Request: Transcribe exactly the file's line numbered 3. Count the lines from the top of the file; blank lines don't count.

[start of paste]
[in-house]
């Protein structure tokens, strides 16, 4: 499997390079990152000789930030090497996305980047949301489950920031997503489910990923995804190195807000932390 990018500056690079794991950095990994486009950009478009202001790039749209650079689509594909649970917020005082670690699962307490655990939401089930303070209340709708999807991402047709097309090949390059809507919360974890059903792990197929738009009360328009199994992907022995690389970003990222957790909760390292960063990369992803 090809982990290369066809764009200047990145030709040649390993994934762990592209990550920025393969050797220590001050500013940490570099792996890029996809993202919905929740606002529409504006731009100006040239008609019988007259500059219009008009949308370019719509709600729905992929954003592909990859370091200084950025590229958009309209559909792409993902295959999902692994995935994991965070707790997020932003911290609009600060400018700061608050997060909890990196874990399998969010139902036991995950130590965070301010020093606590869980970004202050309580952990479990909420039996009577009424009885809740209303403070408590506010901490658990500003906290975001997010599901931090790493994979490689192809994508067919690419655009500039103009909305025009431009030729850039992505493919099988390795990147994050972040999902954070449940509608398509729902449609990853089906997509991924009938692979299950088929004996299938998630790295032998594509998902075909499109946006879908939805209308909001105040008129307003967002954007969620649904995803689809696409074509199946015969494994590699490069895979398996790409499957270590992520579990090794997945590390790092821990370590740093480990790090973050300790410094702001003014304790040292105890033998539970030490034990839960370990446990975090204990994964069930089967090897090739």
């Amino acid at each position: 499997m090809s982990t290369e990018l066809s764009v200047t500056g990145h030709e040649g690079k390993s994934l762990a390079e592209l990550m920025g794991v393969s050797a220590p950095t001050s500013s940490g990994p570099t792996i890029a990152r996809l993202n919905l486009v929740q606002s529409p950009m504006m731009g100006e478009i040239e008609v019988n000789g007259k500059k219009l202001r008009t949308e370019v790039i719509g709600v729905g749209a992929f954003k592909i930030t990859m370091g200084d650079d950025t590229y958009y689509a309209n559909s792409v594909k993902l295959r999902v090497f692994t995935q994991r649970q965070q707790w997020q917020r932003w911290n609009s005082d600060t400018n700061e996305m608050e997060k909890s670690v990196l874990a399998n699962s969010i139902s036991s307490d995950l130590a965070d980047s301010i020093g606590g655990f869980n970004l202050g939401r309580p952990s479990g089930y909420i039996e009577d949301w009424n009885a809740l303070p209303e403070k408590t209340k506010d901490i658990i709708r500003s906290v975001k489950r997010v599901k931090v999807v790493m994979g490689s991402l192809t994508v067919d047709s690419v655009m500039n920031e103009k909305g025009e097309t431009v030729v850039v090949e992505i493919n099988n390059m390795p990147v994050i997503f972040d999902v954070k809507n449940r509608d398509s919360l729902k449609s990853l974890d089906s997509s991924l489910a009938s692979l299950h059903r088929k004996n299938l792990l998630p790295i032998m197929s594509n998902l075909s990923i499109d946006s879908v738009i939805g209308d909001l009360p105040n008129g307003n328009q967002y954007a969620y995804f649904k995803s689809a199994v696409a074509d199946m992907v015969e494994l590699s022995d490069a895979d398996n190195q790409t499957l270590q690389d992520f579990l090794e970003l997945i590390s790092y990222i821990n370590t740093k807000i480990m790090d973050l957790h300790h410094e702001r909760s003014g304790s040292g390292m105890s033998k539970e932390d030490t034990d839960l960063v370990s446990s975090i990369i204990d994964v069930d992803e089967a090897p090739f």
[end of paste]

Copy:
């Amino acid at each position: 499997m090809s982990t290369e990018l066809s764009v200047t500056g990145h030709e040649g690079k390993s994934l762990a390079e592209l990550m920025g794991v393969s050797a220590p950095t001050s500013s940490g990994p570099t792996i890029a990152r996809l993202n919905l486009v929740q606002s529409p950009m504006m731009g100006e478009i040239e008609v019988n000789g007259k500059k219009l202001r008009t949308e370019v790039i719509g709600v729905g749209a992929f954003k592909i930030t990859m370091g200084d650079d950025t590229y958009y689509a309209n559909s792409v594909k993902l295959r999902v090497f692994t995935q994991r649970q965070q707790w997020q917020r932003w911290n609009s005082d600060t400018n700061e996305m608050e997060k909890s670690v990196l874990a399998n699962s969010i139902s036991s307490d995950l130590a965070d980047s301010i020093g606590g655990f869980n970004l202050g939401r309580p952990s479990g089930y909420i039996e009577d949301w009424n009885a809740l303070p209303e403070k408590t209340k506010d901490i658990i709708r500003s906290v975001k489950r997010v599901k931090v999807v790493m994979g490689s991402l192809t994508v067919d047709s690419v655009m500039n920031e103009k909305g025009e097309t431009v030729v850039v090949e992505i493919n099988n390059m390795p990147v994050i997503f972040d999902v954070k809507n449940r509608d398509s919360l729902k449609s990853l974890d089906s997509s991924l489910a009938s692979l299950h059903r088929k004996n299938l792990l998630p790295i032998m197929s594509n998902l075909s990923i499109d946006s879908v738009i939805g209308d909001l009360p105040n008129g307003n328009q967002y954007a969620y995804f649904k995803s689809a199994v696409a074509d199946m992907v015969e494994l590699s022995d490069a895979d398996n190195q790409t499957l270590q690389d992520f579990l090794e970003l997945i590390s790092y990222i821990n370590t740093k807000i480990m790090d973050l957790h300790h410094e702001r909760s003014g304790s040292g390292m105890s033998k539970e932390d030490t034990d839960l960063v370990s446990s975090i990369i204990d994964v069930d992803e089967a090897p090739f």